I want to explain now that I don’t really get what drives someone to collect in excess. When I did it, I just did it without regard for much of anything. I just knew that if it fit my wants, I had to have it without a rational thought telling me not to do it. Eventually, I boiled it down to a combination of unconscious personal vanity, or wanting to have the best "X" collection in the world, and a need to fill free time. Now that I have something to fill my free time and then some, and my personal vanity of needing that best collection has subsided. Honestly, when I started this blog, a lot of my card hoarding habits stopped. Instead of plundering eBay for deals and venturing to shows and shops for forgotten treasures, I spent time writing and making this blog better. Now, a combination of this blog and my son have forced me to re-evaluate a second time, this time with me trimming more fat from my collection than ever before. I hadnt sold a Mauer card in three years, and it was tough to see some of the rarer ones go. But now that I have a lot of extra space and some extra coin in my pocket, I feel better about my station in this hobby.

For you super-collectors out there, I would frequently evaluate why you do what you do. Is it really worth your time to acquire what you acquire even though you know that most of what you buy is not something that needs to be bought? Instead of buying that extra hobby box or making that trip to target, maybe its time to start organizing and stop hoarding. Its definitely worth the time to think about it, and who knows, you may come to the realization that quality may be much more important to the well-being of your life than quantity.


  1. I come from a family of hoarders, so I'm constantly doing that re-evaluating thing that you mention here. I cut collections a lot, and am constantly trying to shuttle stuff I don't need out of my house. My collection is very small, to the point that you'd hardly notice it in our two room apartment unless I pointed it out. But that's only because I constantly work to keep it small.

  2. Great points. I have become a quality over quantity person as well even though I have plenty of storage space now. I agree, if you can't display or manage it, why have it? Nice work.

  3. This is my first reply...The post really hit home for me.
    While I am strictly a collector, I'm not sure if I would be classified as a hoarder or not. You see, I enjoy sorting cards. I only buy one pack a week and I haven't opened a box in about 6 years. Most of my new cards come from eBay lots or unwanted commons and lowend inserts and autos from a few people around town. I have almost two million cards, but my collection is about 98% sorted, mostly into 5,000 ct boxes and labeled neatly with pencil (so I can erase and update the boxes periodically). I just might have the largest organized private collection in Colorado. However, I am in the process of upgrading from my 2 bedroom townhome to a 6 bedroom house just so I can be even more organized with my collection.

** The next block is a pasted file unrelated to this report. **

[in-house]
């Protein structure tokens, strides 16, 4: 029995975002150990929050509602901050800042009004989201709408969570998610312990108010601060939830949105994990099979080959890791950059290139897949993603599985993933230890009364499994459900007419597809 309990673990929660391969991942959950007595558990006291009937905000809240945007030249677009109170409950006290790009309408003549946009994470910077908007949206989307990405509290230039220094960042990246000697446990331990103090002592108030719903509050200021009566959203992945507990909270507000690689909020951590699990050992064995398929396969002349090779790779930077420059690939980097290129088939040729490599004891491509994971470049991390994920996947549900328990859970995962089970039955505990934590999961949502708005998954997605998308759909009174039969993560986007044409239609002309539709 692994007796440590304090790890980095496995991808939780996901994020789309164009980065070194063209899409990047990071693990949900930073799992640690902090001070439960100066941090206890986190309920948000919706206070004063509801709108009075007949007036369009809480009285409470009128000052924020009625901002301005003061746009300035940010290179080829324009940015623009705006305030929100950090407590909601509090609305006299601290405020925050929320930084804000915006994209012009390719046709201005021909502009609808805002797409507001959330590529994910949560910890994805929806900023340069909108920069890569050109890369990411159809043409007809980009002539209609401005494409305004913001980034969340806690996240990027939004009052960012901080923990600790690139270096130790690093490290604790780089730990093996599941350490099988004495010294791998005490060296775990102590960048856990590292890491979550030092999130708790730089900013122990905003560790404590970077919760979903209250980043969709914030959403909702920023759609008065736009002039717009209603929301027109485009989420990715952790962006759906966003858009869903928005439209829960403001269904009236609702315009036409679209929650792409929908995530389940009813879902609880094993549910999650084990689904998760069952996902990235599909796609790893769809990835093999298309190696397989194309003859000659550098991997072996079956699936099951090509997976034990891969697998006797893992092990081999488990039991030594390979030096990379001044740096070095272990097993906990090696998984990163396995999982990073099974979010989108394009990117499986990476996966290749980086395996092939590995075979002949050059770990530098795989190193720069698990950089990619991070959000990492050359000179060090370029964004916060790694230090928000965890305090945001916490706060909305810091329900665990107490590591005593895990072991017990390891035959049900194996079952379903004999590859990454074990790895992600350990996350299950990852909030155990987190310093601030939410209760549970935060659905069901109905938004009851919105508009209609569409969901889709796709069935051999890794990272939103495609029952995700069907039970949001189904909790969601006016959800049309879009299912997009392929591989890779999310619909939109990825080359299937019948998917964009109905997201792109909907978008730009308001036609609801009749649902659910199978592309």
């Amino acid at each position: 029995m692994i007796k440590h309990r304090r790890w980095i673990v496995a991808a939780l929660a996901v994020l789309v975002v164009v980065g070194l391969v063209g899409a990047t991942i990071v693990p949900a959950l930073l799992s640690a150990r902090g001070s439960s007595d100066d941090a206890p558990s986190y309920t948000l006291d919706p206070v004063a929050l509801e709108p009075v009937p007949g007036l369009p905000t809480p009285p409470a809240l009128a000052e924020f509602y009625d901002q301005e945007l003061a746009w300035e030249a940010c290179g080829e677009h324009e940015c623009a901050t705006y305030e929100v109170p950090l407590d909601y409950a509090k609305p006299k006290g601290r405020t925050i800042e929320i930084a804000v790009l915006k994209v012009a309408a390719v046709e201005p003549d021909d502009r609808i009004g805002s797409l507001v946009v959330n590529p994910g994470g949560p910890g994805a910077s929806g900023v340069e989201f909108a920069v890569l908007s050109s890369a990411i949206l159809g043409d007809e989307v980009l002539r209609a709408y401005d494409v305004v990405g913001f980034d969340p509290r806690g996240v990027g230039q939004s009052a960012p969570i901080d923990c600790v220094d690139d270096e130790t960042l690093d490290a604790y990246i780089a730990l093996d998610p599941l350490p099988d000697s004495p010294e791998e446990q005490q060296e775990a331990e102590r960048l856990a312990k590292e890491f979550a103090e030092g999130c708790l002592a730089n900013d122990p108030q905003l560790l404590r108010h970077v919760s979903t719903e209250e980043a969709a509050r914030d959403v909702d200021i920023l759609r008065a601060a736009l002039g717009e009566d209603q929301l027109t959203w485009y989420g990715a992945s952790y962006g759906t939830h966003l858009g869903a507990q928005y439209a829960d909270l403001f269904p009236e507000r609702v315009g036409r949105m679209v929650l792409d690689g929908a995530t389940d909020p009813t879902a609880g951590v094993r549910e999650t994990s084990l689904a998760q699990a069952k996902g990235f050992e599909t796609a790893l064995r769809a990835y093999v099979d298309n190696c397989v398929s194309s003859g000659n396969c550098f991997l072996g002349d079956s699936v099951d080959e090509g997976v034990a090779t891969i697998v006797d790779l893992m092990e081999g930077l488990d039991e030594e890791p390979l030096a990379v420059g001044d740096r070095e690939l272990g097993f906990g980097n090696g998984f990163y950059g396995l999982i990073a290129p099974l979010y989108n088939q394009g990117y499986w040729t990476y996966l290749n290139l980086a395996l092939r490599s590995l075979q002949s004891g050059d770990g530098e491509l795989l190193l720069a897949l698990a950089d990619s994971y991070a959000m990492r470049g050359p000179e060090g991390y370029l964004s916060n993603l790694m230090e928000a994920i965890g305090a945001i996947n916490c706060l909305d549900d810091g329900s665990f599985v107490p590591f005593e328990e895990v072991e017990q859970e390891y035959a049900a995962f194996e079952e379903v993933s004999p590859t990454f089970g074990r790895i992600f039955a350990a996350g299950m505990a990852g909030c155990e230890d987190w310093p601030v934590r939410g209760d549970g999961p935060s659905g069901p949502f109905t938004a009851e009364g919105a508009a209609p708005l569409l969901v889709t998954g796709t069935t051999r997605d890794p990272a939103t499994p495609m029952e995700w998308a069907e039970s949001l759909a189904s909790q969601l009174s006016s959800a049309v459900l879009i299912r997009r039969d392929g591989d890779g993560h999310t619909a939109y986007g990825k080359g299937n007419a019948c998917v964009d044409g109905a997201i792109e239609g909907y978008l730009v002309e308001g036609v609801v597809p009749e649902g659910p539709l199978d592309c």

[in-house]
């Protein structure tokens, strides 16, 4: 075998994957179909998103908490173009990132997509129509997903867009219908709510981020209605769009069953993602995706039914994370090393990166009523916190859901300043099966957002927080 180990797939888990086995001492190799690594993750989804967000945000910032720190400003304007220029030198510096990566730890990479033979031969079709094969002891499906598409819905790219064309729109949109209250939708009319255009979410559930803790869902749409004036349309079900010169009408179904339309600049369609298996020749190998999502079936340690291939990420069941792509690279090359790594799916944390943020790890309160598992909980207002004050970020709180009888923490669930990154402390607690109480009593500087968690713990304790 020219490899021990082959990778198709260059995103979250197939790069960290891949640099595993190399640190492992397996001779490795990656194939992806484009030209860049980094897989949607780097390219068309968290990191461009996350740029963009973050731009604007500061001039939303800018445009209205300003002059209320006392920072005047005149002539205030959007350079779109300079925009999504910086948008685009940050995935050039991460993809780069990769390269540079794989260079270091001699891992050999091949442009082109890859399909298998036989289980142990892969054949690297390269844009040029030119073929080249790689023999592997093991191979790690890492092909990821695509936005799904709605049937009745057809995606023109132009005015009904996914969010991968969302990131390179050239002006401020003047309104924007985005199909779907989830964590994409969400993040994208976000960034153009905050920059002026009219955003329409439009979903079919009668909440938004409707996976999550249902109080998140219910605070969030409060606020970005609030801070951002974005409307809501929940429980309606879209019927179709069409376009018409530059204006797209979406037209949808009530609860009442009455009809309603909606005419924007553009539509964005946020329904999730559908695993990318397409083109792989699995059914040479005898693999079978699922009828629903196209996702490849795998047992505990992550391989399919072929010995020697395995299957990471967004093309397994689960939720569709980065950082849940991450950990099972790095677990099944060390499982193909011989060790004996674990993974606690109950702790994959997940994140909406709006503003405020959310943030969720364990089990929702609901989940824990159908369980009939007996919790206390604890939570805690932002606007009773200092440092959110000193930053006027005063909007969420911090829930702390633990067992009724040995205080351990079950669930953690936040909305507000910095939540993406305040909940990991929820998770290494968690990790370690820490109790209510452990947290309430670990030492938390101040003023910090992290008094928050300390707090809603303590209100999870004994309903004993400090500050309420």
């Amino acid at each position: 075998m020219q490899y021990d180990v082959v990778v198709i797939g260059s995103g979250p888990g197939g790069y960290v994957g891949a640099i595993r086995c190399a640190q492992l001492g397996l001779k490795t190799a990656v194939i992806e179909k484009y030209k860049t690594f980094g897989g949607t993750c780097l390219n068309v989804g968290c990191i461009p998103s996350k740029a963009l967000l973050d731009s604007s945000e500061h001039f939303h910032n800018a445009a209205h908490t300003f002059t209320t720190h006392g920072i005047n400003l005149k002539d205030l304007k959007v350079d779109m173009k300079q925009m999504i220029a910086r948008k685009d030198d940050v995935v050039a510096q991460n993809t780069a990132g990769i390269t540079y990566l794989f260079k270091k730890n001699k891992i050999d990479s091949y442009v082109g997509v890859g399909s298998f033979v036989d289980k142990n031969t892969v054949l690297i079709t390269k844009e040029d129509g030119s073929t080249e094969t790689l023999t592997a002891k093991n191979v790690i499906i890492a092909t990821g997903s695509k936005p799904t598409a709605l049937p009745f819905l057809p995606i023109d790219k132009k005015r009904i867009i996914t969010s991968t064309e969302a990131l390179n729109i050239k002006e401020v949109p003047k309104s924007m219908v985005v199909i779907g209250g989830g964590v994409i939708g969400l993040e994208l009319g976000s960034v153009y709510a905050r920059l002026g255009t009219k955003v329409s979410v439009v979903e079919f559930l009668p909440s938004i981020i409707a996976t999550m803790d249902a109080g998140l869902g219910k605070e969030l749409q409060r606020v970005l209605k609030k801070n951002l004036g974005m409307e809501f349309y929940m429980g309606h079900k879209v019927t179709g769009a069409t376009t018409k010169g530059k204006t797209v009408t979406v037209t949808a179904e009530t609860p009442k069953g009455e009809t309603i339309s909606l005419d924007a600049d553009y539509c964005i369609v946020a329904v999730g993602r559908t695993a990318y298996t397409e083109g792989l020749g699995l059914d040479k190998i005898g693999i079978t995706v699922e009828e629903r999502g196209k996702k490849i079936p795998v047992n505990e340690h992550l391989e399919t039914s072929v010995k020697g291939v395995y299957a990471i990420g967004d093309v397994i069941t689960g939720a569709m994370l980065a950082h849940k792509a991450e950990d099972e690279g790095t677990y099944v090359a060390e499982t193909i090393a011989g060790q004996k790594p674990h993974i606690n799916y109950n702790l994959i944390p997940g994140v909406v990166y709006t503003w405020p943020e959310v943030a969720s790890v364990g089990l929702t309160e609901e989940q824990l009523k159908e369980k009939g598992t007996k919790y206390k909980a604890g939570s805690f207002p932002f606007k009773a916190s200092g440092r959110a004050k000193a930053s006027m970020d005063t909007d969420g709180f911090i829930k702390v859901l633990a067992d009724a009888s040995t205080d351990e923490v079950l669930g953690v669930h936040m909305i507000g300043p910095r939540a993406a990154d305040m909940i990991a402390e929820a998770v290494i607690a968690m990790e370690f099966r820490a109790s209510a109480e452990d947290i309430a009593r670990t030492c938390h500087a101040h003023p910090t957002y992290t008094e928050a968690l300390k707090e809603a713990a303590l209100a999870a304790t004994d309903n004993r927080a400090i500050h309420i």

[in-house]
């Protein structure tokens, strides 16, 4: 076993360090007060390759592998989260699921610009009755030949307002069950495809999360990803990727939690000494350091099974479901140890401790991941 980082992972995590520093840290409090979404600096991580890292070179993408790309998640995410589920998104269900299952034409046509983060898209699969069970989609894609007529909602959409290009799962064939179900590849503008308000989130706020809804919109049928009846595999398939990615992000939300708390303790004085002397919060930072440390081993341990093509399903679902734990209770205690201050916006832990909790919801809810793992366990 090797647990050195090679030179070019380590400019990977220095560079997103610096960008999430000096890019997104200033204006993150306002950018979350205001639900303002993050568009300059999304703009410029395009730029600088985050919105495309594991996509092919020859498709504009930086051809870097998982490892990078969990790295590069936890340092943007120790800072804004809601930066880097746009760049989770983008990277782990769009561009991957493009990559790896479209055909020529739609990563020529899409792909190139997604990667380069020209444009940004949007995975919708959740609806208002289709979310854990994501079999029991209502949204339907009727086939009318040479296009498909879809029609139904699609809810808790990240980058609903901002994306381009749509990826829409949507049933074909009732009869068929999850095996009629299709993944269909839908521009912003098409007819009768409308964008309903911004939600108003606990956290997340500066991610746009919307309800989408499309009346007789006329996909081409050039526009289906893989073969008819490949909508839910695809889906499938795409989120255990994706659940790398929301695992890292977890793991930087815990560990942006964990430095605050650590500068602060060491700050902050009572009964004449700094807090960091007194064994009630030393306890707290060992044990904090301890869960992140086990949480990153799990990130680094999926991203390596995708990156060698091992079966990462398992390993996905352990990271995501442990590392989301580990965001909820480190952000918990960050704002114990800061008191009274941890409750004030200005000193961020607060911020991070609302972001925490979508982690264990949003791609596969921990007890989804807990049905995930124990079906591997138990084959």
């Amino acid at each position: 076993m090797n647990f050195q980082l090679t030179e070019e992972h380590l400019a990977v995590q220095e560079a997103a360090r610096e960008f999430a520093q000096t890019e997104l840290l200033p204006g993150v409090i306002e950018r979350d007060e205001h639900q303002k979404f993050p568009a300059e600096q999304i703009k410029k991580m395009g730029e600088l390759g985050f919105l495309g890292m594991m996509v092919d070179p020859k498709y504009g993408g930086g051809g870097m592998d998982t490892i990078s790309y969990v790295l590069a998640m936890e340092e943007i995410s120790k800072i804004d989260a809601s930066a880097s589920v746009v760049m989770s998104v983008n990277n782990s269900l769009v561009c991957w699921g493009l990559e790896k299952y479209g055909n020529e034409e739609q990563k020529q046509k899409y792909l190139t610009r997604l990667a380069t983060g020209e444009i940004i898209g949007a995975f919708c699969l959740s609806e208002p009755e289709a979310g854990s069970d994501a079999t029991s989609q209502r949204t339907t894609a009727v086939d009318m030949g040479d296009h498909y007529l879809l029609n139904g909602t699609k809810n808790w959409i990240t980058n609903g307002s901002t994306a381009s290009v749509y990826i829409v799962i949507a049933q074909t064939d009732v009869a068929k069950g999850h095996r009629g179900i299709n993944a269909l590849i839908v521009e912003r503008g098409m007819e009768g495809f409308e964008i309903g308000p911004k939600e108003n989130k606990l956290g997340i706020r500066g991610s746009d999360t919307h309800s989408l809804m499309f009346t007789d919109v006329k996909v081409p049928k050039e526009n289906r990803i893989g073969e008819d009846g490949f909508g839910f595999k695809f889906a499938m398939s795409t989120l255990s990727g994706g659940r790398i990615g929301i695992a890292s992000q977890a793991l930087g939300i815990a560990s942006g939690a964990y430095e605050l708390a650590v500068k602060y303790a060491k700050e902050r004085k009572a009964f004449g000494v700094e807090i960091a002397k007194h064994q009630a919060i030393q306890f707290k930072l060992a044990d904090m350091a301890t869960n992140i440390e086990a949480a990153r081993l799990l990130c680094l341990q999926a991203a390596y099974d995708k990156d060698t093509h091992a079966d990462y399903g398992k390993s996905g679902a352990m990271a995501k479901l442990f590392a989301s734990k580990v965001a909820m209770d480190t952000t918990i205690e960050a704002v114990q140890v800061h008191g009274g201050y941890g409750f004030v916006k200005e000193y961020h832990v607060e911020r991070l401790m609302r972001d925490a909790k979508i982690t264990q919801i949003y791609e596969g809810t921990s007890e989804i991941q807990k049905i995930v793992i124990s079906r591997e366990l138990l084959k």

While I really should downgrade (who needs 18,000 1990 Topps commons and 20,000 1988 Donruss commons??), I wouldn't know where to begin. Once I get settled into the house, I hope trade off some commons to set builders.

  4. It's a hobby and it's fun. That's why I buy what I buy. If you're buying boxes at retail prices and trying to flip, you've got a problem. I buy because it passes time and is entertaining. I don't care about value. Heck, the bulk of my collection is relic cards that I like for various reasons... dual relic of brothers, two Pirates players (how worthless can a relic card get?!), etc.

    You can apply this logic to almost anything you spend disposable income on. Why buy DVDs? Renting is cheaper and you probably won't watch them more than once anyway. Why buy an mp3 player? The gym plays free music overhead. Why buy a car? Public transportation is generally available everywhere. Why buy food other than the basics, like bread and water?

    Not bashing your line of thought, it's dead on. Show your "quality" collection to any non-collector and the lack of enthusiasm is jarring.

    I experience this every time my wife asks how much a particular box cost me :)

    Two notes: I don't often buy wax because of the excess of 'junk' it leaves me with. I think super-collectors are WEIRD. Say you're a Mark Teixeira super collector... what do you think Teix would say if he saw your 5,000 card collection?! He'd be creeped out!